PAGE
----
Fed Funds Rate, Its Impact, and How It Works
The Most Powerful Interest Rate in the World
The fed funds rate is the interest rate banks charge each other to lend Federal Reserve funds overnight. These funds maintain the federal reserve requirement. The nation's central bank requires that they keep this amount on hand each night. The reserve requirement prevents them from lending out every single dollar they get. It makes sure they have enough cash on hand to start each business day.
Banks use the fed funds rate to base all other short-term interest rates.
The most important is the London Interbank Offering Rate, commonly called Libor. It's the rate banks charge each other for one-month, three-month, six-month, and one-year loans.
Banks also base the prime rate on the fed funds rate. Banks charge their best customers the prime rate. That's how the fed funds rate also affects most other interest rates. These include interest rates on deposits, bank loans, credit cards, and adjustable-rate mortgages.
As of January 2019, the fed funds rate is 2.5 percent. The Federal Open Market Committee raised it four times in 2018, three times in 2017, once in 2016, and once in December 2015. It expects to raise it to 3 percent by the end of 2019.
Before 2015, the rate had been zero percent since December 16, 2008. The FOMC had lowered it to combat the financial crisis of 2008. The Fed had aggressively lowered it 10 times in the prior 14 months. The highest was 20 percent in 1979 when Fed Chair Paul Volcker used it to combat stagflation. The fed funds rate highs and lows are found in the historical fed funds rate.
How It Works
Banks hold the reserve requirement either at the local Fed branch office or in their vaults. If a bank is short of cash at the end of the day, it borrows from a bank with extra money. The fed funds rate is what banks charge each other for overnight loans to meet these reserve balances. The amount loaned and borrowed is known as the federal funds.
If the FOMC wants the rate lower, the Fed purchases securities from its member banks. It deposits credit onto the banks' balance sheets, giving them more reserves than they need. It forces the banks to lower the fed funds rate so they can lend out the extra funds to each other. That's how the Fed lowers interest rates.
When the Fed wants rates higher, it does the opposite. It sells its securities to banks and consequently removes funds from their balance sheet. This gives banks fewer reserves which allow them to raise rates. Since 2015, the Fed has been raising interest rates. It does this to control inflation.
How the Fed Uses the Rate to Control the Economy
The FOMC changes the fed funds rate to control inflation and maintain healthy economic growth. The FOMC members watch economic indicators for signs of inflation or recession. The key indicator of inflation is the core inflation rate. The critical indicator for recession is the durable goods report.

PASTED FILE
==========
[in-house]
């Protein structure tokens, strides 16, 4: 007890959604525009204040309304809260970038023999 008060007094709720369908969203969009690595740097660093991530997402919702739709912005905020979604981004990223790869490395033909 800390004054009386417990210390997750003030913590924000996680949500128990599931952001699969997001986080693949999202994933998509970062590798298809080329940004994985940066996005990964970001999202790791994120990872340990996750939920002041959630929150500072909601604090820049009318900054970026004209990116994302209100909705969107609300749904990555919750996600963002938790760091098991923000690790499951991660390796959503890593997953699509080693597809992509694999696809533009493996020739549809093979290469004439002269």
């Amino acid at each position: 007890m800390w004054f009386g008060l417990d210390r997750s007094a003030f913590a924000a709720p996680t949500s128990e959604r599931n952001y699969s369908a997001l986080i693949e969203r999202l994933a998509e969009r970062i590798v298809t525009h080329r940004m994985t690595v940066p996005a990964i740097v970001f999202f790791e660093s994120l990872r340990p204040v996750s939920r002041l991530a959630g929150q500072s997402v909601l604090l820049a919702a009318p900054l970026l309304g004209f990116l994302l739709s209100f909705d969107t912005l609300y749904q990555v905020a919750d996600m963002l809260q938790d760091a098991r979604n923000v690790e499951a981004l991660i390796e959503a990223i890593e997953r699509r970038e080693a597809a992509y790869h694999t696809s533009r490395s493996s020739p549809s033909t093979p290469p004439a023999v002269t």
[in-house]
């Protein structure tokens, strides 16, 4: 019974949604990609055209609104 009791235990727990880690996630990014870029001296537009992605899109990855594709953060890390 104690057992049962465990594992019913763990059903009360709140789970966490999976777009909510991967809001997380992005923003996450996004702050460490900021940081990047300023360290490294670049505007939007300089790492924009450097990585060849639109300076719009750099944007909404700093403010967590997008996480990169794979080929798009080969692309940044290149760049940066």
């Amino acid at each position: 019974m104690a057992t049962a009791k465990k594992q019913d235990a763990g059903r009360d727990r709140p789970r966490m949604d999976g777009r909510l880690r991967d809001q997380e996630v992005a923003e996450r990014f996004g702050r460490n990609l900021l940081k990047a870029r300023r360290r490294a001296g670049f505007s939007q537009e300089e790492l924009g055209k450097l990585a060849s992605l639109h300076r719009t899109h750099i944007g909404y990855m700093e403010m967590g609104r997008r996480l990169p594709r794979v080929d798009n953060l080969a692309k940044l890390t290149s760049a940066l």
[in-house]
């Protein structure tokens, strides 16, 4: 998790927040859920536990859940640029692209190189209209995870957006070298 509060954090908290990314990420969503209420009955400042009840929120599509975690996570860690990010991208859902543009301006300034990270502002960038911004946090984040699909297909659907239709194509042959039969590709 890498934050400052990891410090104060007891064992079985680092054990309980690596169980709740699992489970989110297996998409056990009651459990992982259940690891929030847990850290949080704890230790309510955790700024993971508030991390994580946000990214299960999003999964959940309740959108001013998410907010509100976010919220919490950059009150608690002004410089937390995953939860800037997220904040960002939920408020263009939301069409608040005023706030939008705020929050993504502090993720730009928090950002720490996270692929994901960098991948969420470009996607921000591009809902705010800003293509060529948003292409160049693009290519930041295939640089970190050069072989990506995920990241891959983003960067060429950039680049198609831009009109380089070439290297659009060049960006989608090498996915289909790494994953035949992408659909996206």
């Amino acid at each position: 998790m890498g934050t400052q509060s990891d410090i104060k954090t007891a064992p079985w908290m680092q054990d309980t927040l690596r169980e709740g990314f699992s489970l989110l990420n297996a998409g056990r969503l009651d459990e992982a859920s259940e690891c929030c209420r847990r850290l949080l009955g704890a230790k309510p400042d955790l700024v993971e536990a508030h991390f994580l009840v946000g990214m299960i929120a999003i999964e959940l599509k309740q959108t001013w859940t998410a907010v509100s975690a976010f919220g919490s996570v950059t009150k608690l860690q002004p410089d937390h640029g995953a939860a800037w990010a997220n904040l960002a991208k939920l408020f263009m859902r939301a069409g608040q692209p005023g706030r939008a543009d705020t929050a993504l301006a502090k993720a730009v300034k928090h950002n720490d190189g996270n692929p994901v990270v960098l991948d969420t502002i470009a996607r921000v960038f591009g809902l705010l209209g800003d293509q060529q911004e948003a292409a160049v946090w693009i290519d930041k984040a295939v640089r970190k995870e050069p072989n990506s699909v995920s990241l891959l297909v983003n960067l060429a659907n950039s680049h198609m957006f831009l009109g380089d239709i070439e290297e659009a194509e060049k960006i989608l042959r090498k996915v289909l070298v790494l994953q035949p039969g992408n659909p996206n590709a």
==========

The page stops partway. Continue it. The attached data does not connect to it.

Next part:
It can take 12 to 18 months for a fed funds rate change to affect the entire economy. To plan that far ahead, the Fed has become the nation’s expert in forecasting the economy. The Federal Reserve employs 450 staff, about half of whom are Ph.D. economists.
When the Fed raises rates, it's called contractionary monetary policy. A higher fed funds rate means banks are less able to borrow money to keep their reserves at the mandated level. As a result, they lend less money out. The money they do lend will be at a higher rate. That's because they are borrowing money at a higher fed funds rate to maintain their reserves. Since loans are harder to get and more expensive, businesses will be less likely to borrow. This will slow down the economy.
When this happens, adjustable-rate mortgages become more expensive. Homebuyers can only afford smaller loans, which slows the housing industry. Housing prices go down. Homeowners have less equity in their homes and feel poorer. They spend less, thereby further slowing the economy.
When the Fed lowers the rate, the opposite occurs. Banks are more likely to borrow from each other to meet their reserve requirements when rates are low. Credit card rates drop, so consumers shop more. With cheaper bank lending, businesses expand. This is called expansionary monetary policy.
Adjustable-rate home loans become cheaper which improves the housing market. Homeowners feel richer and spend more. They can also take out home equity loans more easily. They use these loans to buy home improvements and new cars. These actions stimulate the economy.
For this reason, stock market investors watch the monthly FOMC meetings like hawks. A one-fourth point decline in the fed funds rate stimulates economic growth and sends the markets higher in jubilation. If it stimulates too much growth, inflation will creep in.
A one-fourth point increase in the fed funds rate will curb inflation, but it could also slow growth and prompt a decline in the markets. Stock analysts pore over every word uttered by anyone on the FOMC to try to decode what the Fed will do.
Fed Funds Rate, Discount Rate, and Other Tools
The Federal Reserve has many other tools in addition to the fed funds rate. It has a discount rate that it keeps above the fed funds rate. It's what the Fed charges banks to borrow from it directly through the discount window. It created an alphabet soup of programs to fight the financial crisis. Most of these are no longer needed.